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ShopSmart magazine busts beauty myths

Linda Miller Published: June 22, 2010
Woman brushing hair
Woman brushing hair
As I write this,  one of my legs is crossed under me on the chair. It’s comfortable. And, hey, I’ve got on pants. No biggie.

But I’ve heard all my life that crossing your legs, or worse,  sitting on your legs, can cause varicose veins.  Does it? 

Now ShopSmart magazine’s July issue goes mythbuster on old beauty beliefs.  Here’s the lowdown on bad beauty advice, along with the tips and tricks that really work.


Pores   
THE MYTH: You can shrink your pores.  

THE TRUTH: Using a cleanser with glycolic acid causes mild swelling of the skin, which makes pores look smaller, but only temporarily. You can also make your pores look smaller by unclogging them regularly with skin products that contain salicylic acid or a retinoid.

Acne
THE MYTH: Eating chocolate will give you acne.   

THE TRUTH: Chocoholics rejoice: the sweet treat has been exonerated as a cause of acne. But downing lots of starchy, sugary foods may worsen acne. Cutting back on dairy products, on the other hand, may help.

Hair
THE MYTH: Brushing your hair 100 strokes per day will make it healthier.     

THE TRUTH: Diligent brushing will distribute oil that’s produced by your scalp throughout your strands, which can make your hair look shiny and glossy, but brushing can’t actually affect the health of your hair. And if you have thinning hair or you shed hair easily, you’re better off gently brushing your hair to neaten it up and then putting the brush down.

Nails

THE MYTH: Eating Jell-O will make your nails stronger.     
THE TRUTH: Gelatin neither helps nor hurts your nails. If you have thin or breakable nails that are prone to splitting, taking biotin supplements may help strengthen them, but it can take three to six months to see a difference.

Shaving

THE MYTH: Shaving will make your hair grow back thicker.      

THE TRUTH: Absolutely not! The hair on your legs, underarms, and other spots may feel thicker when that prickly stubble first appears. However, that’s only because when you shave, you’ve cut that hair off at the thicker part of the hair shaft. But as the hair grows out, it will become tapered at the tip again, resulting in the same overall thickness.  

Under-Eye Circles

THE MYTH: Too little sleep causes dark under-eye circles.     

THE TRUTH: Sleep alone doesn’t cause dark circles. Dark under-eye circles tend to run in families and often stem from a combination of dilated blood vessels, pigmentation, sun damage, fluid accumulation, and age-related thinning of skin. Using an alpha hydroxy acid or vitamin C cream for pigmentation changes, or a laser treatment to improve dilated blood vessels, may help.

Under-Eye Puffiness

THE MYTH: Applying Preparation H can deflate under-eye puffiness.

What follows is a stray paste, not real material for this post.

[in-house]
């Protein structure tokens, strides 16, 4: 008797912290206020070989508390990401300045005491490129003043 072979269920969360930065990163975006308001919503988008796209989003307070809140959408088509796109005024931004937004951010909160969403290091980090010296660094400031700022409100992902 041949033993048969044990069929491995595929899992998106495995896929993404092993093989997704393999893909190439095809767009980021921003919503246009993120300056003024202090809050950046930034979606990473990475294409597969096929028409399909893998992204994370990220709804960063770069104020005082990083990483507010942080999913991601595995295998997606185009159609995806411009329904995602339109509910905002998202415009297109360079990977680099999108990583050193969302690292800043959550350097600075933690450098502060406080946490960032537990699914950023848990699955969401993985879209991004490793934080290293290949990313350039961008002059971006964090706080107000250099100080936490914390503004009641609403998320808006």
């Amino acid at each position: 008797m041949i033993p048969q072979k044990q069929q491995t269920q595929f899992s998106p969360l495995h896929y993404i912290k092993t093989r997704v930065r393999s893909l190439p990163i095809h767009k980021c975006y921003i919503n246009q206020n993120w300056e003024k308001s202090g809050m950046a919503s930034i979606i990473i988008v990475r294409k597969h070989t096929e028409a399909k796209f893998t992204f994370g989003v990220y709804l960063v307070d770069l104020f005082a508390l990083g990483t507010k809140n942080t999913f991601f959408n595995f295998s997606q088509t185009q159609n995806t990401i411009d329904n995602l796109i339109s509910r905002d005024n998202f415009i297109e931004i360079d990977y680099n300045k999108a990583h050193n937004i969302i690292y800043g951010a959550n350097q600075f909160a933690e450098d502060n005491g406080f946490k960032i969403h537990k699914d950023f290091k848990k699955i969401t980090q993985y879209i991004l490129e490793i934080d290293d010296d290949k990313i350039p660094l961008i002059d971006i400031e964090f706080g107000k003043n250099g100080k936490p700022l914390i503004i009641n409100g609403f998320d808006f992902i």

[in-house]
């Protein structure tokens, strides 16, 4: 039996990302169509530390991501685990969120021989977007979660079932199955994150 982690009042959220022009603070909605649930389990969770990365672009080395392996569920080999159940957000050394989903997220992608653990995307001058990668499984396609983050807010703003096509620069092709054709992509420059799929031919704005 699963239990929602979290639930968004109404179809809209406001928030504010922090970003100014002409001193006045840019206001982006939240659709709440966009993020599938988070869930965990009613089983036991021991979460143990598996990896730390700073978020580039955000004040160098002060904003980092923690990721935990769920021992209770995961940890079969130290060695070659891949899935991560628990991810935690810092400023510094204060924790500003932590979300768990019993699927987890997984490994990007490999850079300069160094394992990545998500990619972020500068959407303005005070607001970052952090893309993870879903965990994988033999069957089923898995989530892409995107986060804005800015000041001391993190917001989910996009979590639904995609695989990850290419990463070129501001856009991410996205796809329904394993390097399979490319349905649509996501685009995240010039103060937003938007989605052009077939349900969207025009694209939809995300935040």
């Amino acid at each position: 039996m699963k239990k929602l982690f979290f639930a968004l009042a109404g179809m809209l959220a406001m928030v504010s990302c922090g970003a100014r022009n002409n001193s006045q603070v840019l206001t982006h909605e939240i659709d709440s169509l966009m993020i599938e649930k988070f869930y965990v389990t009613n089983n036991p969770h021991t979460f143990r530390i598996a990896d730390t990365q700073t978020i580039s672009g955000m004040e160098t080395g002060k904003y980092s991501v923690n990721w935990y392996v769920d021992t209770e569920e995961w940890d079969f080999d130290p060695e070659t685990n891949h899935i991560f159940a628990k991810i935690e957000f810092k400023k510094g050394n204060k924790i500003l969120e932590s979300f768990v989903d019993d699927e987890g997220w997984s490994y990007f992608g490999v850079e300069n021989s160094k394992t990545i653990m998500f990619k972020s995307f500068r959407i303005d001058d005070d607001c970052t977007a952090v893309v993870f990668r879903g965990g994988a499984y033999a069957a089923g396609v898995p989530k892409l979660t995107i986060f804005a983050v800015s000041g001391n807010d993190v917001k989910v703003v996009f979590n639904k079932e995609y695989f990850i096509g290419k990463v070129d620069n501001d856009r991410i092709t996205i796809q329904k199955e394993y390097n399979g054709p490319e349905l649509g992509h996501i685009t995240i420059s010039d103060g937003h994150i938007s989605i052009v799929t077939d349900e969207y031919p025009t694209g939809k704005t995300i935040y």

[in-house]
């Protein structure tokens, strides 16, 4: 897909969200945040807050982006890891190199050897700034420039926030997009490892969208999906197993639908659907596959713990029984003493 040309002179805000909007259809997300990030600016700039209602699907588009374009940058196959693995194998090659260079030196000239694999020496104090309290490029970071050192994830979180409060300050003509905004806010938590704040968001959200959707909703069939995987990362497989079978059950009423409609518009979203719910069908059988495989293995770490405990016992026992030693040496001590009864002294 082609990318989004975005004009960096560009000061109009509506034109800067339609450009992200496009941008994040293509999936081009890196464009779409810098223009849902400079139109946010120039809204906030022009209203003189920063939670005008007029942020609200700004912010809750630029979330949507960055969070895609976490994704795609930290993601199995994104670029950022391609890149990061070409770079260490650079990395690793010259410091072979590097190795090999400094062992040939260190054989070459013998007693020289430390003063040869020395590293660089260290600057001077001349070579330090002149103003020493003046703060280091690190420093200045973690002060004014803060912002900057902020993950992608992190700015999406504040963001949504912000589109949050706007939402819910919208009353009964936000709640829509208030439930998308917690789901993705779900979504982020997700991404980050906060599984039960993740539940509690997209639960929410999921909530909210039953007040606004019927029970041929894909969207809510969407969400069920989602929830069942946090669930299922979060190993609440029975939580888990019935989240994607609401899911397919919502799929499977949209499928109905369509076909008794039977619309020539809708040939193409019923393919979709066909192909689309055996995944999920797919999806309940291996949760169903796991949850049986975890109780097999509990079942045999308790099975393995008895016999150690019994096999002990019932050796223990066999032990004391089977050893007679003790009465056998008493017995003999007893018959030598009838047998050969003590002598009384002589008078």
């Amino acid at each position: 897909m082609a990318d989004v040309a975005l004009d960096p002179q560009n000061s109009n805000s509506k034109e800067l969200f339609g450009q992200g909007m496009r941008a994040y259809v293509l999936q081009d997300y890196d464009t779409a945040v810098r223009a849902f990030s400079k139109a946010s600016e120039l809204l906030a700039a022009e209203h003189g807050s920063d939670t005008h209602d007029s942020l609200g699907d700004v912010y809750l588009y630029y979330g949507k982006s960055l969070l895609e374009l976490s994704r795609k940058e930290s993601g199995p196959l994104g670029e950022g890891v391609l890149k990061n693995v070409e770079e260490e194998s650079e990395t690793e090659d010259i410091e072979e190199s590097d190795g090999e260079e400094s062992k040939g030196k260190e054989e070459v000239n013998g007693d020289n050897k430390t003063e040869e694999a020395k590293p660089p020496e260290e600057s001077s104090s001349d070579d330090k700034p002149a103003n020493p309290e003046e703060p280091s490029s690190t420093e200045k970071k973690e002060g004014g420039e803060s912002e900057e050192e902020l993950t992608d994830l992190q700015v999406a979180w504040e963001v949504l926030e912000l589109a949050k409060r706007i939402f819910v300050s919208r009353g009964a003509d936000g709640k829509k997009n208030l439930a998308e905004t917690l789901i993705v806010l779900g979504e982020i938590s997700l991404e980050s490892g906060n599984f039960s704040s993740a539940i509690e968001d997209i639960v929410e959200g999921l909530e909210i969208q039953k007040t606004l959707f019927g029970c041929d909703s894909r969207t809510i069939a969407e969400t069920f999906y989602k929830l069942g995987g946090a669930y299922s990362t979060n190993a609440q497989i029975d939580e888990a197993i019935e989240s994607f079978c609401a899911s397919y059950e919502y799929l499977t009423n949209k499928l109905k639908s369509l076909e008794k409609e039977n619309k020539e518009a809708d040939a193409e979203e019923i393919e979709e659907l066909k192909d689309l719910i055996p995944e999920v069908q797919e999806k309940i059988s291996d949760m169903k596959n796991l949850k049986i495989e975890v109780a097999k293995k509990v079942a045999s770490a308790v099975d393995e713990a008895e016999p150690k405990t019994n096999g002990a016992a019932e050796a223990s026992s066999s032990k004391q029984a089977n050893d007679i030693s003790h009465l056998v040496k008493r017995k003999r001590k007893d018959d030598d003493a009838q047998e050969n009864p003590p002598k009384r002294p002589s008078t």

THE TRUTH: Some people swear by this strategy, but there isn’t any scientific evidence that it actually works. If you’re prone to puffiness, sleep with your head on a pillow and apply a cold compress for 5 to 10 minutes in the morning to constrict the blood vessels.

Varicose veins

THE MYTH: Crossing your legs will give you varicose veins.    

THE TRUTH: Crossing your legs at the lower thigh can put downward pressure on blood vessels and impede blood flow from your legs, but it isn’t likely to cause veins to become enlarged and gnarled. Genetics and how strong the valves in your veins are play a more significant role. If you do get varicose veins, promoting blood flow by exercising regularly and elevating your legs while sitting can reduce discomfort and may prevent them from worsening.  

Tanning
THE MYTH: Tanning can help get rid of pimples.    

THE TRUTH: Years ago, dermatologists did use ultraviolet (UV) light treatments for acne. But the pimples will show up again once your tan or sunburn fades, and you might be trading one skin problem (acne) for the potential of another, more serious one (cancer). Topical products or oral medications are more effective ways to treat acne.

Stretch Marks
THE MYTH: Applying cocoa butter will prevent stretch marks.     

THE TRUTH: While there’s very little you can do to prevent stretch marks, whether they develop depends on genetic factors and the molecular structure of the proteins in your skin. Stretch marks are a type of scar tissue that occurs when the dermis is stretched beyond its natural elasticity. If you catch stretch marks early when they’re in their fresh, red phase, applying a topical prescription retinoid cream can boost collagen production and make the marks less noticeable.

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